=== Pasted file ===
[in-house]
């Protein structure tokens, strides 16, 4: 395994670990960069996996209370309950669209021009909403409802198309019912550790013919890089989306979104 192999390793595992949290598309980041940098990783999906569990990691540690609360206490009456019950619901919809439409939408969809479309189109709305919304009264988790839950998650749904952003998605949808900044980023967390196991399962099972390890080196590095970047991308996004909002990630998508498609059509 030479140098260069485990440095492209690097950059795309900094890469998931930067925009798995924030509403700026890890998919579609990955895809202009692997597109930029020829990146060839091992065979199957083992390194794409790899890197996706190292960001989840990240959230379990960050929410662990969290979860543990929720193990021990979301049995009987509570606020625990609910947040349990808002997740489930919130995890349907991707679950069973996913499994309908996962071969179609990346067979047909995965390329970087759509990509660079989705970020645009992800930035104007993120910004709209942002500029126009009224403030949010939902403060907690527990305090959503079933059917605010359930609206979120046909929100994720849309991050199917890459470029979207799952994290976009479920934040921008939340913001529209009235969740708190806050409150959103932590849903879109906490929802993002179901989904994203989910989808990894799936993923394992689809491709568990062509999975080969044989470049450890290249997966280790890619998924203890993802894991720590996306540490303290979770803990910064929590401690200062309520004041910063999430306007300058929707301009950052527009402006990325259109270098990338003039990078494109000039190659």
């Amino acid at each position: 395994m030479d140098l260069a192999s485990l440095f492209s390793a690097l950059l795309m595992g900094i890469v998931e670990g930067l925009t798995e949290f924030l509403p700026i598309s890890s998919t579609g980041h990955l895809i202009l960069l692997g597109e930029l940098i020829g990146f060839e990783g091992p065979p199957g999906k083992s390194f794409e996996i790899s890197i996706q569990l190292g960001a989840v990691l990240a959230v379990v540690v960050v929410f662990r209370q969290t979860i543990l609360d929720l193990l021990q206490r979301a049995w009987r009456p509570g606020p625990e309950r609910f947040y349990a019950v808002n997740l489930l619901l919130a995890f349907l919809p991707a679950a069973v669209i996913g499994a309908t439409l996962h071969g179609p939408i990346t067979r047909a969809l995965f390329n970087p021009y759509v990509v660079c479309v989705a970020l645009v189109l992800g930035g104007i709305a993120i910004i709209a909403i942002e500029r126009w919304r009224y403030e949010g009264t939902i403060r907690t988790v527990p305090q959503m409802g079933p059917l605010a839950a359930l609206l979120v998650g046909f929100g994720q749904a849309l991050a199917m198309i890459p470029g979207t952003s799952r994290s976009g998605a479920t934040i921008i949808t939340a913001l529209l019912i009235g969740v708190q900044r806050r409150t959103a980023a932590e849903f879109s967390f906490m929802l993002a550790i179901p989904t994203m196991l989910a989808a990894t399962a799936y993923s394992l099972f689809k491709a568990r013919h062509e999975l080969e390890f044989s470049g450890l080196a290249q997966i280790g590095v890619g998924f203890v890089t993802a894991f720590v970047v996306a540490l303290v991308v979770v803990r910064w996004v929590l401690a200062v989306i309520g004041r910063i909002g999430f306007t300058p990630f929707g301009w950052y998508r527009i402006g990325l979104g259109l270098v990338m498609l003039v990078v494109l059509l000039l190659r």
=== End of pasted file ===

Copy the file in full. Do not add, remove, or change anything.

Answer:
[in-house]
């Protein structure tokens, strides 16, 4: 395994670990960069996996209370309950669209021009909403409802198309019912550790013919890089989306979104 192999390793595992949290598309980041940098990783999906569990990691540690609360206490009456019950619901919809439409939408969809479309189109709305919304009264988790839950998650749904952003998605949808900044980023967390196991399962099972390890080196590095970047991308996004909002990630998508498609059509 030479140098260069485990440095492209690097950059795309900094890469998931930067925009798995924030509403700026890890998919579609990955895809202009692997597109930029020829990146060839091992065979199957083992390194794409790899890197996706190292960001989840990240959230379990960050929410662990969290979860543990929720193990021990979301049995009987509570606020625990609910947040349990808002997740489930919130995890349907991707679950069973996913499994309908996962071969179609990346067979047909995965390329970087759509990509660079989705970020645009992800930035104007993120910004709209942002500029126009009224403030949010939902403060907690527990305090959503079933059917605010359930609206979120046909929100994720849309991050199917890459470029979207799952994290976009479920934040921008939340913001529209009235969740708190806050409150959103932590849903879109906490929802993002179901989904994203989910989808990894799936993923394992689809491709568990062509999975080969044989470049450890290249997966280790890619998924203890993802894991720590996306540490303290979770803990910064929590401690200062309520004041910063999430306007300058929707301009950052527009402006990325259109270098990338003039990078494109000039190659």
């Amino acid at each position: 395994m030479d140098l260069a192999s485990l440095f492209s390793a690097l950059l795309m595992g900094i890469v998931e670990g930067l925009t798995e949290f924030l509403p700026i598309s890890s998919t579609g980041h990955l895809i202009l960069l692997g597109e930029l940098i020829g990146f060839e990783g091992p065979p199957g999906k083992s390194f794409e996996i790899s890197i996706q569990l190292g960001a989840v990691l990240a959230v379990v540690v960050v929410f662990r209370q969290t979860i543990l609360d929720l193990l021990q206490r979301a049995w009987r009456p509570g606020p625990e309950r609910f947040y349990a019950v808002n997740l489930l619901l919130a995890f349907l919809p991707a679950a069973v669209i996913g499994a309908t439409l996962h071969g179609p939408i990346t067979r047909a969809l995965f390329n970087p021009y759509v990509v660079c479309v989705a970020l645009v189109l992800g930035g104007i709305a993120i910004i709209a909403i942002e500029r126009w919304r009224y403030e949010g009264t939902i403060r907690t988790v527990p305090q959503m409802g079933p059917l605010a839950a359930l609206l979120v998650g046909f929100g994720q749904a849309l991050a199917m198309i890459p470029g979207t952003s799952r994290s976009g998605a479920t934040i921008i949808t939340a913001l529209l019912i009235g969740v708190q900044r806050r409150t959103a980023a932590e849903f879109s967390f906490m929802l993002a550790i179901p989904t994203m196991l989910a989808a990894t399962a799936y993923s394992l099972f689809k491709a568990r013919h062509e999975l080969e390890f044989s470049g450890l080196a290249q997966i280790g590095v890619g998924f203890v890089t993802a894991f720590v970047v996306a540490l303290v991308v979770v803990r910064w996004v929590l401690a200062v989306i309520g004041r910063i909002g999430f306007t300058p990630f929707g301009w950052y998508r527009i402006g990325l979104g259109l270098v990338m498609l003039v990078v494109l059509l000039l190659r």